Hi’ilei Julia Kawehipuaakahaopulani Hobart is a Postdoctoral Fellow in Native Studies. Her research is broadly concerned with Indigenous foodways, Pacific Island studies, settler colonialism, urban infrastructure, and the performance of taste. Her manuscript gives the history of comestible ice in Hawai’i across the nineteenth and twentieth centuries in order to investigate the sensorial and affective dimensions of Native dispossession. In particular, she is interested in how personal and political investments in coldness facilitate particular ideas about race, belonging, comfort, and leisure in the Pacific. Prior to joining CSER as Postdoctoral Research Scholar, Hobart was an ACLS Postdoctoral Fellow at the Alice Kaplan Institute for the Humanities at Northwestern University. She earned a Ph.D. in Food Studies from New York University, and holds an M.A. in Studies in the Decorative Arts, Design, and Culture from the Bard Graduate Center and an M.L.S. in Rare Books Librarianship and Archives Management from the Pratt Institute.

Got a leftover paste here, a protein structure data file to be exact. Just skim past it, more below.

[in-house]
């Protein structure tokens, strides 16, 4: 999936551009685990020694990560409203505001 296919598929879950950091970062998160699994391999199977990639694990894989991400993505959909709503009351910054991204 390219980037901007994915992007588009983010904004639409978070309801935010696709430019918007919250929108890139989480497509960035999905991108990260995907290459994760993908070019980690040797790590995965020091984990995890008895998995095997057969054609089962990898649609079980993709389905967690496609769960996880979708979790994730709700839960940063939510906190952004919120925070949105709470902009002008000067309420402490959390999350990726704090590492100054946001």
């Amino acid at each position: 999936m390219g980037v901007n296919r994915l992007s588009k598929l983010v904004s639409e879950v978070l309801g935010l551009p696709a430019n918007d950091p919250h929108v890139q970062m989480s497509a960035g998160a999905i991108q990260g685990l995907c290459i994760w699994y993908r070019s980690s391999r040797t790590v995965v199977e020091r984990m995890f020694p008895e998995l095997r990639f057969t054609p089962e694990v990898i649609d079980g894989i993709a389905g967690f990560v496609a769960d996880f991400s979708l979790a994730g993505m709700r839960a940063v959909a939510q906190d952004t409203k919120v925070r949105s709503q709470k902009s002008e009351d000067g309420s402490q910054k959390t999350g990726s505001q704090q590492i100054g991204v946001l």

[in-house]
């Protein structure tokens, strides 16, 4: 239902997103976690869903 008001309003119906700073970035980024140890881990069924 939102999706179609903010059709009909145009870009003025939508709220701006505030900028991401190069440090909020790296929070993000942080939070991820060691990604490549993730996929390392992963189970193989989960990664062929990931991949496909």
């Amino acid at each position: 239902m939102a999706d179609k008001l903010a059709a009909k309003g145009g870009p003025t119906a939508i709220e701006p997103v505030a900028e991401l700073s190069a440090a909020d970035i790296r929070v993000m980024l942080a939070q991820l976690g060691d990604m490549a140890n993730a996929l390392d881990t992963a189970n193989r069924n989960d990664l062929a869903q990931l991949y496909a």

Hi'ilei Julia Hobart

CSER continues to be Columbia's main interdisciplinary space for the study of ethnicity and race and their implications for thinking about culture, power, hierarchy, social identities, and political communities. The Center also offers a wide range of public programming, including Artist at the Center, Indigenous Forum, and Latino Public Speaker Series and the Transnational Asian/American Speaker Series. CSER's most recent spaces include the Media and Idea Lab and Gallery at the Center, a space dedicated to curating artistic and thematic exhibits around the Center’s key areas of interest.

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Center for the Study of Ethnicity and Race

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